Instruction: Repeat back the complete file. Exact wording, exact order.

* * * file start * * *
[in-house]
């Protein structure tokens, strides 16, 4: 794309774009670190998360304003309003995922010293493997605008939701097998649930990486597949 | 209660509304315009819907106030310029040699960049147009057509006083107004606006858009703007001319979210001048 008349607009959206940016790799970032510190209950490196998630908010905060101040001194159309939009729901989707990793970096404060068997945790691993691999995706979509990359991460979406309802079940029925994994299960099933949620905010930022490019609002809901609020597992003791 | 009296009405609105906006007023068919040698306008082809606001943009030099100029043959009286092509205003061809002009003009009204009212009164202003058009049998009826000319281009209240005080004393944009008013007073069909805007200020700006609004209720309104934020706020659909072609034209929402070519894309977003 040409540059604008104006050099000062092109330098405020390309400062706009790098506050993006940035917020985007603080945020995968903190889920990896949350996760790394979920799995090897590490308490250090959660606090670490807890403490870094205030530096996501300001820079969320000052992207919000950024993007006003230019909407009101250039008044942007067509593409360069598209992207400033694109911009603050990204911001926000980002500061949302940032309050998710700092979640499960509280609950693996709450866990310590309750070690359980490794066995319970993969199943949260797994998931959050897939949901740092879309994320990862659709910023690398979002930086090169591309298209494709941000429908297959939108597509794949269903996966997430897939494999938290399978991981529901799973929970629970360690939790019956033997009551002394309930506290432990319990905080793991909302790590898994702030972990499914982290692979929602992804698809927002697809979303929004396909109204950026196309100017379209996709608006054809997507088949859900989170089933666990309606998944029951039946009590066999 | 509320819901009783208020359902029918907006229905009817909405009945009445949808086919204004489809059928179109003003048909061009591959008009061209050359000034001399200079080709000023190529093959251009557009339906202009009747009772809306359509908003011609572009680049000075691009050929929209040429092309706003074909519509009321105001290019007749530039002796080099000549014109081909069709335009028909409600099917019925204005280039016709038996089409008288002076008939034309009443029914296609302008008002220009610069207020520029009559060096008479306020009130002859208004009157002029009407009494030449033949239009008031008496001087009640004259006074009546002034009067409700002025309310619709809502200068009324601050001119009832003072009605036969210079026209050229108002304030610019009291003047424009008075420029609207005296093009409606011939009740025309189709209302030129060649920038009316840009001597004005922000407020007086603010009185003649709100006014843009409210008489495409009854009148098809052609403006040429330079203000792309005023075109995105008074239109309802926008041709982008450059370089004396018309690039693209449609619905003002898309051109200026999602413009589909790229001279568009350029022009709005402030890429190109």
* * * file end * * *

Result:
[in-house]
């Protein structure tokens, strides 16, 4: 794309774009670190998360304003309003995922010293493997605008939701097998649930990486597949 | 209660509304315009819907106030310029040699960049147009057509006083107004606006858009703007001319979210001048 008349607009959206940016790799970032510190209950490196998630908010905060101040001194159309939009729901989707990793970096404060068997945790691993691999995706979509990359991460979406309802079940029925994994299960099933949620905010930022490019609002809901609020597992003791 | 009296009405609105906006007023068919040698306008082809606001943009030099100029043959009286092509205003061809002009003009009204009212009164202003058009049998009826000319281009209240005080004393944009008013007073069909805007200020700006609004209720309104934020706020659909072609034209929402070519894309977003 040409540059604008104006050099000062092109330098405020390309400062706009790098506050993006940035917020985007603080945020995968903190889920990896949350996760790394979920799995090897590490308490250090959660606090670490807890403490870094205030530096996501300001820079969320000052992207919000950024993007006003230019909407009101250039008044942007067509593409360069598209992207400033694109911009603050990204911001926000980002500061949302940032309050998710700092979640499960509280609950693996709450866990310590309750070690359980490794066995319970993969199943949260797994998931959050897939949901740092879309994320990862659709910023690398979002930086090169591309298209494709941000429908297959939108597509794949269903996966997430897939494999938290399978991981529901799973929970629970360690939790019956033997009551002394309930506290432990319990905080793991909302790590898994702030972990499914982290692979929602992804698809927002697809979303929004396909109204950026196309100017379209996709608006054809997507088949859900989170089933666990309606998944029951039946009590066999 | 509320819901009783208020359902029918907006229905009817909405009945009445949808086919204004489809059928179109003003048909061009591959008009061209050359000034001399200079080709000023190529093959251009557009339906202009009747009772809306359509908003011609572009680049000075691009050929929209040429092309706003074909519509009321105001290019007749530039002796080099000549014109081909069709335009028909409600099917019925204005280039016709038996089409008288002076008939034309009443029914296609302008008002220009610069207020520029009559060096008479306020009130002859208004009157002029009407009494030449033949239009008031008496001087009640004259006074009546002034009067409700002025309310619709809502200068009324601050001119009832003072009605036969210079026209050229108002304030610019009291003047424009008075420029609207005296093009409606011939009740025309189709209302030129060649920038009316840009001597004005922000407020007086603010009185003649709100006014843009409210008489495409009854009148098809052609403006040429330079203000792309005023075109995105008074239109309802926008041709982008450059370089004396018309690039693209449609619905003002898309051109200026999602413009589909790229001279568009350029022009709005402030890429190109």